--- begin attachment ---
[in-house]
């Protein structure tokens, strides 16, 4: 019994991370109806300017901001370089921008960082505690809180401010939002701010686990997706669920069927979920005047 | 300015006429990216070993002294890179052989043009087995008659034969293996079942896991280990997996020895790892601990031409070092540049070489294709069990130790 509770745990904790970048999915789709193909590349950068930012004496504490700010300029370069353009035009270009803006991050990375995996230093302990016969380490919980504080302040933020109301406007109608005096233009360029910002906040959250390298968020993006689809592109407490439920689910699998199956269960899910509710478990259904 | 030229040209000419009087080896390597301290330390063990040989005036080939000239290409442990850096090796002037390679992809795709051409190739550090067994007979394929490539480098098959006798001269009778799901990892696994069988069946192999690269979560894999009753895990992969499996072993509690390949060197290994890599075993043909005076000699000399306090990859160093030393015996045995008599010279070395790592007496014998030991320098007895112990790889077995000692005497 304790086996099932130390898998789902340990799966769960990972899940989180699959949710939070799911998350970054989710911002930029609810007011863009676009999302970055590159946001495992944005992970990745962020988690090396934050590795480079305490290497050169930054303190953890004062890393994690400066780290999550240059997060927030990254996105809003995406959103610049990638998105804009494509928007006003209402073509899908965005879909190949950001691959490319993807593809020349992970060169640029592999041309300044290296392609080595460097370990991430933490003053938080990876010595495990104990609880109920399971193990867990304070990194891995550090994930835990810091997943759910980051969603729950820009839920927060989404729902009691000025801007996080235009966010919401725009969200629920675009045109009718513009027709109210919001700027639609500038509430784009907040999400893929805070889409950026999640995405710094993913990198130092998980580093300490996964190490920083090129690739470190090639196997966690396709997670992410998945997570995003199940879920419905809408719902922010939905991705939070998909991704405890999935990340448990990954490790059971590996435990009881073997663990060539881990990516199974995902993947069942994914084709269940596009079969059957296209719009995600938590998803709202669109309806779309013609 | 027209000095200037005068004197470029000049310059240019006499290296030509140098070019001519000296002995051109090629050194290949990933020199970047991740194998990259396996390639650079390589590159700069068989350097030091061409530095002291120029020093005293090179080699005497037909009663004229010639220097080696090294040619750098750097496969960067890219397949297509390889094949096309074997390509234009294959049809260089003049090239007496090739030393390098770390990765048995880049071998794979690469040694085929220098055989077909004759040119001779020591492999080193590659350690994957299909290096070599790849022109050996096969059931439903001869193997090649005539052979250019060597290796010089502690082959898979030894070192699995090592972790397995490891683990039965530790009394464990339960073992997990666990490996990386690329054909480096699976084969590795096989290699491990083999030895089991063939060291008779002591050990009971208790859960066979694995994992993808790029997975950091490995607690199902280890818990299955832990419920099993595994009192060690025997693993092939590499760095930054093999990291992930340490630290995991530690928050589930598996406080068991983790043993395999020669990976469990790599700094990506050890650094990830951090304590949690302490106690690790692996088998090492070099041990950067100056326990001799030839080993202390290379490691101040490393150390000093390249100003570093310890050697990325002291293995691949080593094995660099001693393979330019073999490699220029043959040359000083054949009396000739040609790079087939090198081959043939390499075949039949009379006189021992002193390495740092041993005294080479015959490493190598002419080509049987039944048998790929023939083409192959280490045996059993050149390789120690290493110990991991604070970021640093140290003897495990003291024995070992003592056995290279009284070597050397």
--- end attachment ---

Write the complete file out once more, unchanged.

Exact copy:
[in-house]
């Protein structure tokens, strides 16, 4: 019994991370109806300017901001370089921008960082505690809180401010939002701010686990997706669920069927979920005047 | 300015006429990216070993002294890179052989043009087995008659034969293996079942896991280990997996020895790892601990031409070092540049070489294709069990130790 509770745990904790970048999915789709193909590349950068930012004496504490700010300029370069353009035009270009803006991050990375995996230093302990016969380490919980504080302040933020109301406007109608005096233009360029910002906040959250390298968020993006689809592109407490439920689910699998199956269960899910509710478990259904 | 030229040209000419009087080896390597301290330390063990040989005036080939000239290409442990850096090796002037390679992809795709051409190739550090067994007979394929490539480098098959006798001269009778799901990892696994069988069946192999690269979560894999009753895990992969499996072993509690390949060197290994890599075993043909005076000699000399306090990859160093030393015996045995008599010279070395790592007496014998030991320098007895112990790889077995000692005497 304790086996099932130390898998789902340990799966769960990972899940989180699959949710939070799911998350970054989710911002930029609810007011863009676009999302970055590159946001495992944005992970990745962020988690090396934050590795480079305490290497050169930054303190953890004062890393994690400066780290999550240059997060927030990254996105809003995406959103610049990638998105804009494509928007006003209402073509899908965005879909190949950001691959490319993807593809020349992970060169640029592999041309300044290296392609080595460097370990991430933490003053938080990876010595495990104990609880109920399971193990867990304070990194891995550090994930835990810091997943759910980051969603729950820009839920927060989404729902009691000025801007996080235009966010919401725009969200629920675009045109009718513009027709109210919001700027639609500038509430784009907040999400893929805070889409950026999640995405710094993913990198130092998980580093300490996964190490920083090129690739470190090639196997966690396709997670992410998945997570995003199940879920419905809408719902922010939905991705939070998909991704405890999935990340448990990954490790059971590996435990009881073997663990060539881990990516199974995902993947069942994914084709269940596009079969059957296209719009995600938590998803709202669109309806779309013609 | 027209000095200037005068004197470029000049310059240019006499290296030509140098070019001519000296002995051109090629050194290949990933020199970047991740194998990259396996390639650079390589590159700069068989350097030091061409530095002291120029020093005293090179080699005497037909009663004229010639220097080696090294040619750098750097496969960067890219397949297509390889094949096309074997390509234009294959049809260089003049090239007496090739030393390098770390990765048995880049071998794979690469040694085929220098055989077909004759040119001779020591492999080193590659350690994957299909290096070599790849022109050996096969059931439903001869193997090649005539052979250019060597290796010089502690082959898979030894070192699995090592972790397995490891683990039965530790009394464990339960073992997990666990490996990386690329054909480096699976084969590795096989290699491990083999030895089991063939060291008779002591050990009971208790859960066979694995994992993808790029997975950091490995607690199902280890818990299955832990419920099993595994009192060690025997693993092939590499760095930054093999990291992930340490630290995991530690928050589930598996406080068991983790043993395999020669990976469990790599700094990506050890650094990830951090304590949690302490106690690790692996088998090492070099041990950067100056326990001799030839080993202390290379490691101040490393150390000093390249100003570093310890050697990325002291293995691949080593094995660099001693393979330019073999490699220029043959040359000083054949009396000739040609790079087939090198081959043939390499075949039949009379006189021992002193390495740092041993005294080479015959490493190598002419080509049987039944048998790929023939083409192959280490045996059993050149390789120690290493110990991991604070970021640093140290003897495990003291024995070992003592056995290279009284070597050397």